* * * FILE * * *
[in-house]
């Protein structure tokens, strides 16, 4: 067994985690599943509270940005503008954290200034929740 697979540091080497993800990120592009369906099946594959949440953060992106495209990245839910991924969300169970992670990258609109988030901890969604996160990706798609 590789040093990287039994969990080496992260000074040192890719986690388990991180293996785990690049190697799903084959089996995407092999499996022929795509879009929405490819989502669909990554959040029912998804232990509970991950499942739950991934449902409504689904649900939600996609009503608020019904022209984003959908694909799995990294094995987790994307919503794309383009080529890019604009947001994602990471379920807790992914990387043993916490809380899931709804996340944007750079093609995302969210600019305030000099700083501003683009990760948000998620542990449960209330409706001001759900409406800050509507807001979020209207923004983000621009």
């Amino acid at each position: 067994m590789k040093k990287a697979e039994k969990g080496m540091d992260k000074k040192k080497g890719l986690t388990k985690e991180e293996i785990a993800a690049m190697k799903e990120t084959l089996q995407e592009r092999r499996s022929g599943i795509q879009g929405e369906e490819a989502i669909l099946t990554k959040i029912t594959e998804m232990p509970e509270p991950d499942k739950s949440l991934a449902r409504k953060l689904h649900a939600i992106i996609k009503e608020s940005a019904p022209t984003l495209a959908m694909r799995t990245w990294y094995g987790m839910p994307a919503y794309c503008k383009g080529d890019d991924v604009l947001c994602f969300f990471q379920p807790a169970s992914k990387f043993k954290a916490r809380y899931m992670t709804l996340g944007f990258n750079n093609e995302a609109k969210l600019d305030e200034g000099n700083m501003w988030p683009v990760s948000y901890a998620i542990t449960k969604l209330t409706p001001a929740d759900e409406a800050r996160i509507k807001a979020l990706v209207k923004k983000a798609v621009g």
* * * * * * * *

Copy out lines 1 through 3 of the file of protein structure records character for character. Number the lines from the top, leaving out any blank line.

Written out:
[in-house]
């Protein structure tokens, strides 16, 4: 067994985690599943509270940005503008954290200034929740 697979540091080497993800990120592009369906099946594959949440953060992106495209990245839910991924969300169970992670990258609109988030901890969604996160990706798609 590789040093990287039994969990080496992260000074040192890719986690388990991180293996785990690049190697799903084959089996995407092999499996022929795509879009929405490819989502669909990554959040029912998804232990509970991950499942739950991934449902409504689904649900939600996609009503608020019904022209984003959908694909799995990294094995987790994307919503794309383009080529890019604009947001994602990471379920807790992914990387043993916490809380899931709804996340944007750079093609995302969210600019305030000099700083501003683009990760948000998620542990449960209330409706001001759900409406800050509507807001979020209207923004983000621009």
């Amino acid at each position: 067994m590789k040093k990287a697979e039994k969990g080496m540091d992260k000074k040192k080497g890719l986690t388990k985690e991180e293996i785990a993800a690049m190697k799903e990120t084959l089996q995407e592009r092999r499996s022929g599943i795509q879009g929405e369906e490819a989502i669909l099946t990554k959040i029912t594959e998804m232990p509970e509270p991950d499942k739950s949440l991934a449902r409504k953060l689904h649900a939600i992106i996609k009503e608020s940005a019904p022209t984003l495209a959908m694909r799995t990245w990294y094995g987790m839910p994307a919503y794309c503008k383009g080529d890019d991924v604009l947001c994602f969300f990471q379920p807790a169970s992914k990387f043993k954290a916490r809380y899931m992670t709804l996340g944007f990258n750079n093609e995302a609109k969210l600019d305030e200034g000099n700083m501003w988030p683009v990760s948000y901890a998620i542990t449960k969604l209330t409706p001001a929740d759900e409406a800050r996160i509507k807001a979020l990706v209207k923004k983000a798609v621009g």